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Statement of solidarity at university for Booker Prize nominee arrested in Zimbabwe

PUBLISHED: 16:29 16 October 2020 | UPDATED: 17:31 16 October 2020

UEA students have written urging the acquital of Zimbabwe author Tsitsi Dangarembga. Picture: Supplied by UEA

UEA students have written urging the acquital of Zimbabwe author Tsitsi Dangarembga. Picture: Supplied by UEA

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University students and staff are standing beside a Booker Prize nominated author arrested for protesting in Zimbabwe in a letter urging for her acquittal.

Tsitsi Dangarembga, who was recently announced as the University of East Anglia’s (UEA) inaugural International Chair of Creative Writing, is awaiting a decision by the Zimbabwean justice system after being arrested at the end of July.

In the same week she was long listed for the 2020 Booker Prize she was charged with inciting public violence and has been freed on bail ahead of an appearance in court on October 22.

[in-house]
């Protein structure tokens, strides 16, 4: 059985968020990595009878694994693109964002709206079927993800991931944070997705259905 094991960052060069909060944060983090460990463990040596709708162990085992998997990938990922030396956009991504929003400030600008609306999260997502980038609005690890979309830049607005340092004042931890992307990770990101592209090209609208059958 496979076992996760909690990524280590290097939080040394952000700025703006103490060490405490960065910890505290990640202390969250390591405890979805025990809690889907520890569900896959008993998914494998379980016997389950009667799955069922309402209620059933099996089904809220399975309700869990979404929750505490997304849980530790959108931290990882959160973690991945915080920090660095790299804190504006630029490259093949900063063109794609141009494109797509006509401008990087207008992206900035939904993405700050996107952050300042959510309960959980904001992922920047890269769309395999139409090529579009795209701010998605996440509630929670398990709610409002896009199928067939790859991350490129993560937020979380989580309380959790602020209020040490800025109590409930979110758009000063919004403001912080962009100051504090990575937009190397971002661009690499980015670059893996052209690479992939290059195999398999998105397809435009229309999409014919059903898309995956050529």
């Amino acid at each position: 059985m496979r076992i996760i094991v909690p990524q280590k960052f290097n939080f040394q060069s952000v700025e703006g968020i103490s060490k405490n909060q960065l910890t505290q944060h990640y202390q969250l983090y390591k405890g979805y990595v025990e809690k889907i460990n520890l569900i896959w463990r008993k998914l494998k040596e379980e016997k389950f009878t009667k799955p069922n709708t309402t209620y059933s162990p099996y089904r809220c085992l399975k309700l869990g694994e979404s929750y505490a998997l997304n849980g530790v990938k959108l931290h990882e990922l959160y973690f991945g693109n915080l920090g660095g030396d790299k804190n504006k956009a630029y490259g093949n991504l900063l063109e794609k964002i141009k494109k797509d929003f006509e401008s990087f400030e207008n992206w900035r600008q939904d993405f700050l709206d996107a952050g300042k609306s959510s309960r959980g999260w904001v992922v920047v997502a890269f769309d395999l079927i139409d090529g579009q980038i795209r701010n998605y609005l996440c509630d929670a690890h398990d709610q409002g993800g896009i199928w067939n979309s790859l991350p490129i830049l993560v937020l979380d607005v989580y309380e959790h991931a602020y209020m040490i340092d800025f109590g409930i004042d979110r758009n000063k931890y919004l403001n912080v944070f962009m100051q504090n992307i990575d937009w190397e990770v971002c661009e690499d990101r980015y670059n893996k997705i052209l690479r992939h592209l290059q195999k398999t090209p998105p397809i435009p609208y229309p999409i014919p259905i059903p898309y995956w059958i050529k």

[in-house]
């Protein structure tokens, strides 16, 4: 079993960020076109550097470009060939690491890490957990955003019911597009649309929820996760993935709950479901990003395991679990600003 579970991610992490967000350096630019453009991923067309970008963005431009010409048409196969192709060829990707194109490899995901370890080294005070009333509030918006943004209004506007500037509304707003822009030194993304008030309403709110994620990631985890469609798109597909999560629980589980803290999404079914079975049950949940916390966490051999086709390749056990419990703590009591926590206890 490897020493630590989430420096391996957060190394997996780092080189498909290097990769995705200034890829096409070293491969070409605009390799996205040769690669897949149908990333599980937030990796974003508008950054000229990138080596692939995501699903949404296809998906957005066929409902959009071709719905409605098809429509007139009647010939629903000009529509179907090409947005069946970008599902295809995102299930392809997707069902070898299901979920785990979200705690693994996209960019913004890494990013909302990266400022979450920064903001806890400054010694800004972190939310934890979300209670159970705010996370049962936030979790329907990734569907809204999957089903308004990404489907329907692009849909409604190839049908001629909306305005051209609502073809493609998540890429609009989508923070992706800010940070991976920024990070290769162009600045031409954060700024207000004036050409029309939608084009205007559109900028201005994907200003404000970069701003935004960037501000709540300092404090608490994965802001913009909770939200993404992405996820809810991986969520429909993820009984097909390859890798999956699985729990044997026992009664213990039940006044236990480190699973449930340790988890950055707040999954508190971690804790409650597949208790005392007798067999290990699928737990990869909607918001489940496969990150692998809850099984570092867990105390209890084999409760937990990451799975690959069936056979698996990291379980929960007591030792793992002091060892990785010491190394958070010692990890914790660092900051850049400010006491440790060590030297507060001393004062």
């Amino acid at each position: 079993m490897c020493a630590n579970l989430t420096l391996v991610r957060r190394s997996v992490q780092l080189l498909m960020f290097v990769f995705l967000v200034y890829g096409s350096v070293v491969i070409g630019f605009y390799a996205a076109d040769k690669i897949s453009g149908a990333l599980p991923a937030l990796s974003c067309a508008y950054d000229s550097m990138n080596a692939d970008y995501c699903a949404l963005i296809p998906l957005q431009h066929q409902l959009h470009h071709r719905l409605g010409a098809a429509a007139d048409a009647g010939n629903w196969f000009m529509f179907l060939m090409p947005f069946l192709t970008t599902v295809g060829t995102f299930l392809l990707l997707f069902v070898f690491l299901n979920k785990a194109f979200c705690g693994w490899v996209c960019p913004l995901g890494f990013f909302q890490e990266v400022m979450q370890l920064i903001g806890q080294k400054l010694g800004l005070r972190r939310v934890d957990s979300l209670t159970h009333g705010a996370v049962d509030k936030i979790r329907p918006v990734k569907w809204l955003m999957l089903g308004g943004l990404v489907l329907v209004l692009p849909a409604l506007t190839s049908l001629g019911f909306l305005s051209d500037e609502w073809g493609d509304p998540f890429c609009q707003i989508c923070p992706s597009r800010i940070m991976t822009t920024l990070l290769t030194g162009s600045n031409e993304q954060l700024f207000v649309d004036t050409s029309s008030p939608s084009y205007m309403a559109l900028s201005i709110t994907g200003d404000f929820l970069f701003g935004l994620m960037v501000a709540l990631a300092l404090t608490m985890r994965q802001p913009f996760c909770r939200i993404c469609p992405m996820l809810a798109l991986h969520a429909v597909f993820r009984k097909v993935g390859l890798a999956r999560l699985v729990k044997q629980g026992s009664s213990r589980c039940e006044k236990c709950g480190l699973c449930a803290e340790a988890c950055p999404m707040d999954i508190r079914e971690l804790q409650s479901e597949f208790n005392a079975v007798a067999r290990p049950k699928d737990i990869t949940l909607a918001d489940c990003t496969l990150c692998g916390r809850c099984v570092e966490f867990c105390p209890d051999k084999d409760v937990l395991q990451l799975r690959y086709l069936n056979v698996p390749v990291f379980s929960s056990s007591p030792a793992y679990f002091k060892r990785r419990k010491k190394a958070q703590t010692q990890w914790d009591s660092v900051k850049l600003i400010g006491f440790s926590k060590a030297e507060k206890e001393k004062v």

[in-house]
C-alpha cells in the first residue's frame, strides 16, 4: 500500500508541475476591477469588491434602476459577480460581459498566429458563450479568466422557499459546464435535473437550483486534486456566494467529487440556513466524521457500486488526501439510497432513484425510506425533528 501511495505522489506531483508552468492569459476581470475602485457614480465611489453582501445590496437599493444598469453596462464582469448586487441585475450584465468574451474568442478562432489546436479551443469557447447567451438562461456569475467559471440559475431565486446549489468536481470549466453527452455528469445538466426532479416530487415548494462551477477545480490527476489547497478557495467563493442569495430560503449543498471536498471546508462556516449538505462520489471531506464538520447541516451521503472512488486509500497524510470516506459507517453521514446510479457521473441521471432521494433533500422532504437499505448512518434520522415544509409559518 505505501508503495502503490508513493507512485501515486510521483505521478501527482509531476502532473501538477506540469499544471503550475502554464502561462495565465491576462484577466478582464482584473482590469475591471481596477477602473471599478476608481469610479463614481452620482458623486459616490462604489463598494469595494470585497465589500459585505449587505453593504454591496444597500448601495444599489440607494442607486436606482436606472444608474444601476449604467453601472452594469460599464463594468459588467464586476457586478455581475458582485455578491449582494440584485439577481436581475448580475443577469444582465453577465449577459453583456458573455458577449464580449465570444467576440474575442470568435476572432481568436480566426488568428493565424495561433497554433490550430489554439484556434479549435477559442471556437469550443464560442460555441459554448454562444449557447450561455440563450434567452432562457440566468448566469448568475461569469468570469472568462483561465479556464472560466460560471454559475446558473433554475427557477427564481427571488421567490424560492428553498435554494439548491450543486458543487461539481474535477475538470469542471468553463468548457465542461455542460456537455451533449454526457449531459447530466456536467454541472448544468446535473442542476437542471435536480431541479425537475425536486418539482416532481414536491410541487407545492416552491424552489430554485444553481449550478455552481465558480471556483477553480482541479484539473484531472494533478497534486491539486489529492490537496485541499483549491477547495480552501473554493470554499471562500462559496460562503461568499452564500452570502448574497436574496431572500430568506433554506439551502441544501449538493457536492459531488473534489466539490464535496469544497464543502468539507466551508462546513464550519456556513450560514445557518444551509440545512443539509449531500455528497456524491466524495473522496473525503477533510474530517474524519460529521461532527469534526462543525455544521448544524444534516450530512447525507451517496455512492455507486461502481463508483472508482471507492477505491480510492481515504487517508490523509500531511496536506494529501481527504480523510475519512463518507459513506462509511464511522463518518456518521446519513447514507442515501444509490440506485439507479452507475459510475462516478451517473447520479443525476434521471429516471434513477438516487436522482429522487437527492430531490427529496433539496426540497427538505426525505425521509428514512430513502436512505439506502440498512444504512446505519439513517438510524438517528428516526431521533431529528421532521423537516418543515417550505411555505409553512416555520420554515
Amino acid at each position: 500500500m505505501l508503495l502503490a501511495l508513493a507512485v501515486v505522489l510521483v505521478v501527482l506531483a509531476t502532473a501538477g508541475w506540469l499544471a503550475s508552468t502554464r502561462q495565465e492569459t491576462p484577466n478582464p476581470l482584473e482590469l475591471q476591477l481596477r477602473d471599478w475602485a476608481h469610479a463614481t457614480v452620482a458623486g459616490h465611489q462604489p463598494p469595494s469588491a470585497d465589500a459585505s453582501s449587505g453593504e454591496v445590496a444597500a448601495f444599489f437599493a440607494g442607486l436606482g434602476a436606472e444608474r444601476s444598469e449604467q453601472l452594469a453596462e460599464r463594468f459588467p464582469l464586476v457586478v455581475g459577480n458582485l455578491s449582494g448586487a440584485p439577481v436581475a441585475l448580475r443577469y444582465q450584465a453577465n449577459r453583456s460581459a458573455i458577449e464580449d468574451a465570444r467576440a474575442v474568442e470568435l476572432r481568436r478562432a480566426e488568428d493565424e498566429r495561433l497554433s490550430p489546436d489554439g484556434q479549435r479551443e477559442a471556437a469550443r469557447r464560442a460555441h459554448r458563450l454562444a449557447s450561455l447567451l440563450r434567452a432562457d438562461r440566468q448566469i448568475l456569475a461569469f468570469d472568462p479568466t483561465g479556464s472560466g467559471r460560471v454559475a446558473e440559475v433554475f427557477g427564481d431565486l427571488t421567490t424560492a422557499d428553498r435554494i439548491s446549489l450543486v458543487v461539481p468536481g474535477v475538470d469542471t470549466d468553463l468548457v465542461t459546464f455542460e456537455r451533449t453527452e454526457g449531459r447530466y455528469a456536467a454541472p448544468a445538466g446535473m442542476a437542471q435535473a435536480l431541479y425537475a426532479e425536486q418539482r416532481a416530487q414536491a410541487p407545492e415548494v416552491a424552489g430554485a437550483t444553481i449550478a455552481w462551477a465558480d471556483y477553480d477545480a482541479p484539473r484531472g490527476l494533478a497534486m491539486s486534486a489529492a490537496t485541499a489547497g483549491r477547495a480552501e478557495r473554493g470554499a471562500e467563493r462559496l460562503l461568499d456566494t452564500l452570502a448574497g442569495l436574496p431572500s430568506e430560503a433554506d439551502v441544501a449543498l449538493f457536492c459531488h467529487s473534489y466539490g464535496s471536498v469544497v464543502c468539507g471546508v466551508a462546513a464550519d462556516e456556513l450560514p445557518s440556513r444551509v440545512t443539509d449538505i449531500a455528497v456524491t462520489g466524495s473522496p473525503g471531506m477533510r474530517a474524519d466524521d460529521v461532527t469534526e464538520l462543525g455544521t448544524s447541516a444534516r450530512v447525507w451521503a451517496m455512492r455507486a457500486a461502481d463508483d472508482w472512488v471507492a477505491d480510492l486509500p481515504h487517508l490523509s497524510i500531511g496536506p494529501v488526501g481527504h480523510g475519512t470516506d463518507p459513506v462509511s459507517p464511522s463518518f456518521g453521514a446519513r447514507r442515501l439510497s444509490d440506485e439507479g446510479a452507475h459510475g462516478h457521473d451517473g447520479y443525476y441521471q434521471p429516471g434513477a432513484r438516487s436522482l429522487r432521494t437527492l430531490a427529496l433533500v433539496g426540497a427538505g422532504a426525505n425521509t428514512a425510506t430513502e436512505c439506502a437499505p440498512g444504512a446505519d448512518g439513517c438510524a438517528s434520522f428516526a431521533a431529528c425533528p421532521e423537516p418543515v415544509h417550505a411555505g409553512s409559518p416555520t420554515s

Students and staff of UEA’s Creative Writing programme have called for her acquittal, citing her right to peaceful protest, right of assembly and free expression of her views, under the law of Zimbabwe and international law.

A statement of support said: We write out of concern for and in solidarity with Tsitsi Dangarembga and the right to peacefully protest. Peaceful protest is a human right and a freedom, one of expression, and one that we as creative writers on the MA course at UEA enjoy. The Literature, Drama, and Creative Writing School, and UEA as a whole, benefit from Ms. Dangarembga’s position as International Chair for Creative Writing and this right to free expression.

“We stand behind and beside Ms. Dangarembga during this challenge to her right to free expression and hope for a favourable resolution to her case so that she may continue to raise and express her creative voice in a peaceful manner.”

UEA announced the author’s appointment on October 1 as part of the creative school’s 50th anniversary celebrations.

The role was set up to encourage new writing from the African continent, and to head up its Global Voices scholarship programme, which will fund 10 places over five years for students from African countries to study at UEA.

Professor Jean McNeil commended the students for taking action.

“It’s been an ordeal for her, August, September and now it is October and there have been several statements of support, her publishers, the Booker Prize and English PEN, we are one more voice,” she said.

“The students haven’t met her, they do not know her and they might not meet her because she is coming next year in 2021 and they have said we would like to say something.”


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